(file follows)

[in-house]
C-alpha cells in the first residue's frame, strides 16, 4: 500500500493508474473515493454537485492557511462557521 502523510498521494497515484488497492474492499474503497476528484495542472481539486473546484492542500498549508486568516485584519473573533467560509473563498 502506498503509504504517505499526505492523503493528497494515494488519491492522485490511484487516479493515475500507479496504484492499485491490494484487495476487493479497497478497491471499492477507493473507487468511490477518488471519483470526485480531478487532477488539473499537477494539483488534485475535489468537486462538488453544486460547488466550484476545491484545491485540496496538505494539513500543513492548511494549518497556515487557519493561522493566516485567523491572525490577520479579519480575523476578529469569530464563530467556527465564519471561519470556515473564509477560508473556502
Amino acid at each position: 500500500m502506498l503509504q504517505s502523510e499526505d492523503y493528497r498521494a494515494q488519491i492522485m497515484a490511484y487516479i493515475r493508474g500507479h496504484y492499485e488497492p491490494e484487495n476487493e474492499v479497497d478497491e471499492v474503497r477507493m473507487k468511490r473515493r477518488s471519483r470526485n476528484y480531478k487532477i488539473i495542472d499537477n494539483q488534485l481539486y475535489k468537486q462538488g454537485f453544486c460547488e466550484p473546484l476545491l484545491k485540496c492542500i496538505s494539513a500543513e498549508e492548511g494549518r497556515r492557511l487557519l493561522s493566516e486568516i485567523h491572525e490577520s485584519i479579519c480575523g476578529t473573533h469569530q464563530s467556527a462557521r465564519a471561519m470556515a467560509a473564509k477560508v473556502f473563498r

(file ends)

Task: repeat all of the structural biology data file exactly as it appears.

[in-house]
C-alpha cells in the first residue's frame, strides 16, 4: 500500500493508474473515493454537485492557511462557521 502523510498521494497515484488497492474492499474503497476528484495542472481539486473546484492542500498549508486568516485584519473573533467560509473563498 502506498503509504504517505499526505492523503493528497494515494488519491492522485490511484487516479493515475500507479496504484492499485491490494484487495476487493479497497478497491471499492477507493473507487468511490477518488471519483470526485480531478487532477488539473499537477494539483488534485475535489468537486462538488453544486460547488466550484476545491484545491485540496496538505494539513500543513492548511494549518497556515487557519493561522493566516485567523491572525490577520479579519480575523476578529469569530464563530467556527465564519471561519470556515473564509477560508473556502
Amino acid at each position: 500500500m502506498l503509504q504517505s502523510e499526505d492523503y493528497r498521494a494515494q488519491i492522485m497515484a490511484y487516479i493515475r493508474g500507479h496504484y492499485e488497492p491490494e484487495n476487493e474492499v479497497d478497491e471499492v474503497r477507493m473507487k468511490r473515493r477518488s471519483r470526485n476528484y480531478k487532477i488539473i495542472d499537477n494539483q488534485l481539486y475535489k468537486q462538488g454537485f453544486c460547488e466550484p473546484l476545491l484545491k485540496c492542500i496538505s494539513a500543513e498549508e492548511g494549518r497556515r492557511l487557519l493561522s493566516e486568516i485567523h491572525e490577520s485584519i479579519c480575523g476578529t473573533h469569530q464563530s467556527a462557521r465564519a471561519m470556515a467560509a473564509k477560508v473556502f473563498r